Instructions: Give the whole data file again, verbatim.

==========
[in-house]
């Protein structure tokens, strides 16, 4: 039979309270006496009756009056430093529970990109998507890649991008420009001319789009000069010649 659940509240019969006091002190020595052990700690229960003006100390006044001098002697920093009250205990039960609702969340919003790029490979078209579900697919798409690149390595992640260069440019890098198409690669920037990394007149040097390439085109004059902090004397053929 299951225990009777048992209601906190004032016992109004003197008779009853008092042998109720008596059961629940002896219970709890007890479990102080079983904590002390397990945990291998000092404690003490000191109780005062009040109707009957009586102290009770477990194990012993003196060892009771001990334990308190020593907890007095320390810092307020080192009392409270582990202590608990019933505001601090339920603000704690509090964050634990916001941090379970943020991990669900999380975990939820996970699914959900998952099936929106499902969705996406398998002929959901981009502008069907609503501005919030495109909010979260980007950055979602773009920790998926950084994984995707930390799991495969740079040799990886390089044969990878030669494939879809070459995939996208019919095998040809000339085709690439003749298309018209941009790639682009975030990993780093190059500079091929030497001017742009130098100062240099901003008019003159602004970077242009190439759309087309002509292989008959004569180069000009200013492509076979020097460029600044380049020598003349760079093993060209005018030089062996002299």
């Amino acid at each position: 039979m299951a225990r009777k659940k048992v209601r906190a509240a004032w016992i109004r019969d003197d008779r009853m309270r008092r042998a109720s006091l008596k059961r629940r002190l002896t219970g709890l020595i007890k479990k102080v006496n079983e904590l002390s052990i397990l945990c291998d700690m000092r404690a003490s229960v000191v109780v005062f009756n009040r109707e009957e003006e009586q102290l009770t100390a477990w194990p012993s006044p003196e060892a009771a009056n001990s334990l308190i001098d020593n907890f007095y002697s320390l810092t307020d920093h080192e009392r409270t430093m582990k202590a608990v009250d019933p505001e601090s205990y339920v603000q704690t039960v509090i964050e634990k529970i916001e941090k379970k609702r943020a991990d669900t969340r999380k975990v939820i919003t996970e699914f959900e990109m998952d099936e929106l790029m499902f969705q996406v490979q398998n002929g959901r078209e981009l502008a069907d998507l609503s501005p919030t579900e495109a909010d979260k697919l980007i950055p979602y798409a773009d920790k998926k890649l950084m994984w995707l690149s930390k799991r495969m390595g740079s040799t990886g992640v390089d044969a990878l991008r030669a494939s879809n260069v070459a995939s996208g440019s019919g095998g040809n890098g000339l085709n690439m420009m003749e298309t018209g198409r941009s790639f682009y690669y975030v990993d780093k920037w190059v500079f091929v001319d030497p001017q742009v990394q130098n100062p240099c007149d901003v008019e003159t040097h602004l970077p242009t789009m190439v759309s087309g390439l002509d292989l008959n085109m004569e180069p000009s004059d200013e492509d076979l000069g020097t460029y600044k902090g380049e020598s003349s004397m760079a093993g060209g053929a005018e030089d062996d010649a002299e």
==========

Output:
[in-house]
């Protein structure tokens, strides 16, 4: 039979309270006496009756009056430093529970990109998507890649991008420009001319789009000069010649 659940509240019969006091002190020595052990700690229960003006100390006044001098002697920093009250205990039960609702969340919003790029490979078209579900697919798409690149390595992640260069440019890098198409690669920037990394007149040097390439085109004059902090004397053929 299951225990009777048992209601906190004032016992109004003197008779009853008092042998109720008596059961629940002896219970709890007890479990102080079983904590002390397990945990291998000092404690003490000191109780005062009040109707009957009586102290009770477990194990012993003196060892009771001990334990308190020593907890007095320390810092307020080192009392409270582990202590608990019933505001601090339920603000704690509090964050634990916001941090379970943020991990669900999380975990939820996970699914959900998952099936929106499902969705996406398998002929959901981009502008069907609503501005919030495109909010979260980007950055979602773009920790998926950084994984995707930390799991495969740079040799990886390089044969990878030669494939879809070459995939996208019919095998040809000339085709690439003749298309018209941009790639682009975030990993780093190059500079091929030497001017742009130098100062240099901003008019003159602004970077242009190439759309087309002509292989008959004569180069000009200013492509076979020097460029600044380049020598003349760079093993060209005018030089062996002299």
């Amino acid at each position: 039979m299951a225990r009777k659940k048992v209601r906190a509240a004032w016992i109004r019969d003197d008779r009853m309270r008092r042998a109720s006091l008596k059961r629940r002190l002896t219970g709890l020595i007890k479990k102080v006496n079983e904590l002390s052990i397990l945990c291998d700690m000092r404690a003490s229960v000191v109780v005062f009756n009040r109707e009957e003006e009586q102290l009770t100390a477990w194990p012993s006044p003196e060892a009771a009056n001990s334990l308190i001098d020593n907890f007095y002697s320390l810092t307020d920093h080192e009392r409270t430093m582990k202590a608990v009250d019933p505001e601090s205990y339920v603000q704690t039960v509090i964050e634990k529970i916001e941090k379970k609702r943020a991990d669900t969340r999380k975990v939820i919003t996970e699914f959900e990109m998952d099936e929106l790029m499902f969705q996406v490979q398998n002929g959901r078209e981009l502008a069907d998507l609503s501005p919030t579900e495109a909010d979260k697919l980007i950055p979602y798409a773009d920790k998926k890649l950084m994984w995707l690149s930390k799991r495969m390595g740079s040799t990886g992640v390089d044969a990878l991008r030669a494939s879809n260069v070459a995939s996208g440019s019919g095998g040809n890098g000339l085709n690439m420009m003749e298309t018209g198409r941009s790639f682009y690669y975030v990993d780093k920037w190059v500079f091929v001319d030497p001017q742009v990394q130098n100062p240099c007149d901003v008019e003159t040097h602004l970077p242009t789009m190439v759309s087309g390439l002509d292989l008959n085109m004569e180069p000009s004059d200013e492509d076979l000069g020097t460029y600044k902090g380049e020598s003349s004397m760079a093993g060209g053929a005018e030089d062996d010649a002299e």